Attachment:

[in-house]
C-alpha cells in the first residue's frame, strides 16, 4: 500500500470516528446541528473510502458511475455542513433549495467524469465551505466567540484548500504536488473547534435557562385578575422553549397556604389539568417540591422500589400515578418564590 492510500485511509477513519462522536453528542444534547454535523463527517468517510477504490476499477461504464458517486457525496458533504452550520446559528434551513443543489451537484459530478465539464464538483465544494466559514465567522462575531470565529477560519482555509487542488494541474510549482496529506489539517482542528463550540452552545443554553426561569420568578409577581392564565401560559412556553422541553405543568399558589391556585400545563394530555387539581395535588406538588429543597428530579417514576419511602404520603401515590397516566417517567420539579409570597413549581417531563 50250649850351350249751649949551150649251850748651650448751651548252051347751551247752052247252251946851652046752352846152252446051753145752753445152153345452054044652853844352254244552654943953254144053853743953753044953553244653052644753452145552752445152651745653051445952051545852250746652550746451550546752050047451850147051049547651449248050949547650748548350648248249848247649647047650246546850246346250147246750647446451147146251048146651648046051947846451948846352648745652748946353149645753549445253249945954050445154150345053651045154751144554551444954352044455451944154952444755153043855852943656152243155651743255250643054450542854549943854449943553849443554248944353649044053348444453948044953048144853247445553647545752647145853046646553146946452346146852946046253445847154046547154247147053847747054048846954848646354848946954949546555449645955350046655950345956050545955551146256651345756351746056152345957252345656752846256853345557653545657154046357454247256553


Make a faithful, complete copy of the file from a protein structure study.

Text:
[in-house]
C-alpha cells in the first residue's frame, strides 16, 4: 500500500470516528446541528473510502458511475455542513433549495467524469465551505466567540484548500504536488473547534435557562385578575422553549397556604389539568417540591422500589400515578418564590 492510500485511509477513519462522536453528542444534547454535523463527517468517510477504490476499477461504464458517486457525496458533504452550520446559528434551513443543489451537484459530478465539464464538483465544494466559514465567522462575531470565529477560519482555509487542488494541474510549482496529506489539517482542528463550540452552545443554553426561569420568578409577581392564565401560559412556553422541553405543568399558589391556585400545563394530555387539581395535588406538588429543597428530579417514576419511602404520603401515590397516566417517567420539579409570597413549581417531563 50250649850351350249751649949551150649251850748651650448751651548252051347751551247752052247252251946851652046752352846152252446051753145752753445152153345452054044652853844352254244552654943953254144053853743953753044953553244653052644753452145552752445152651745653051445952051545852250746652550746451550546752050047451850147051049547651449248050949547650748548350648248249848247649647047650246546850246346250147246750647446451147146251048146651648046051947846451948846352648745652748946353149645753549445253249945954050445154150345053651045154751144554551444954352044455451944154952444755153043855852943656152243155651743255250643054450542854549943854449943553849443554248944353649044053348444453948044953048144853247445553647545752647145853046646553146946452346146852946046253445847154046547154247147053847747054048846954848646354848946954949546555449645955350046655950345956050545955551146256651345756351746056152345957252345656752846256853345557653545657154046357454247256553